ERIC Number: ED367155
Record Type: RIE
Publication Date: 1991
Bringing Evaluation and Methodology Closer Together.
Problems inherent in student evaluation of second language teaching methodology, particularly task-based instruction, are discussed and recommendations are made. It is argued that course evaluation by learners is based on their assessment of their own communicative performance, and that they are likely to attribute a general sense of progress, at least in part, to class activities. However, if self-direction is an instructional goal, a general sense of progress is not an adequate criterion. Evaluation of methodology should be encouraged from the outset and be focused on specific tasks. If learners see value in the tasks, they are more likely to use them for independent work. If teachers were to examine instructional tasks to determine whether learners can evaluate them positively for effectiveness, they would find that the tasks are often inappropriate. Therefore, tasks should be: (1) identifiable by learners as involving a specific type of performance; (2) designed in such a way that they can be staged easily by a learner working on his own; and (3) include an element of enhanced feedback and practice to demonstrate improved performance. Incorporation of these elements in learning tasks is viewed as part of a broader strategy to develop learner self-direction. (MSE)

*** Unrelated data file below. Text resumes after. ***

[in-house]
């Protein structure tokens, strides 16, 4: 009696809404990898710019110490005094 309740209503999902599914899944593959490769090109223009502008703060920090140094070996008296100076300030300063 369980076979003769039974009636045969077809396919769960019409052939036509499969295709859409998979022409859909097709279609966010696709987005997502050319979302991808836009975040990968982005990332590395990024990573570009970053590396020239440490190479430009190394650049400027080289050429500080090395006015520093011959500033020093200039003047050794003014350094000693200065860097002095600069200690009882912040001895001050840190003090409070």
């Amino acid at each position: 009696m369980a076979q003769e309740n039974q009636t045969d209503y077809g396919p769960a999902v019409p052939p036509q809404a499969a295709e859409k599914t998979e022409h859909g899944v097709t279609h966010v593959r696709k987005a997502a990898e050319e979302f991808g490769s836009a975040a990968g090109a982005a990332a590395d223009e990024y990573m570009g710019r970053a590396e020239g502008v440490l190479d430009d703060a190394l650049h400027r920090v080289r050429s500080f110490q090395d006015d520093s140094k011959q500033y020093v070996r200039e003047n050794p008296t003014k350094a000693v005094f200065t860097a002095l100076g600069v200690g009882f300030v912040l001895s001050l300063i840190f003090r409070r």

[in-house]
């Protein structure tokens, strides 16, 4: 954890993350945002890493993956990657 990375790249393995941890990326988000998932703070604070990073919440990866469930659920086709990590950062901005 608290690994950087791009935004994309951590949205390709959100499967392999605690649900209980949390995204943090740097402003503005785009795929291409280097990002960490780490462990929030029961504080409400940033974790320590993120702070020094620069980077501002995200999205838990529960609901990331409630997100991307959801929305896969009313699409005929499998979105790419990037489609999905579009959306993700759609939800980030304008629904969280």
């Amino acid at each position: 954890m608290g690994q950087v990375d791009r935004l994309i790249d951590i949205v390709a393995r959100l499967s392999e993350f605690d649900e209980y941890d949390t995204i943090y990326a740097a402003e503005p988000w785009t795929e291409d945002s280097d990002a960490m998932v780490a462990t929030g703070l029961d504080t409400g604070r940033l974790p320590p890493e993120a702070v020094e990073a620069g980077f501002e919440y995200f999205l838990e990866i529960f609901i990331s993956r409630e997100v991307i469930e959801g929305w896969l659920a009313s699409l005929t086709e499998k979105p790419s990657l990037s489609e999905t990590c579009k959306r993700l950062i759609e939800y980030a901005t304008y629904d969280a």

Descriptors: Class Activities, Classroom Techniques, Evaluation Criteria, Foreign Countries, Independent Study, Instructional Design, Instructional Effectiveness, Learning Motivation, Second Language Instruction, Second Languages, Student Evaluation of Teacher Performance, Student Motivation, Teaching Methods
Publication Type: Reports - Evaluative; Guides - Non-Classroom; Speeches/Meeting Papers
Education Level: N/A
Authoring Institution: N/A
Note: In: Anivan, Sarinee, Ed. Issues in Language Programme Evaluation in the 1990's. Anthology Series 27; see FL 021 869.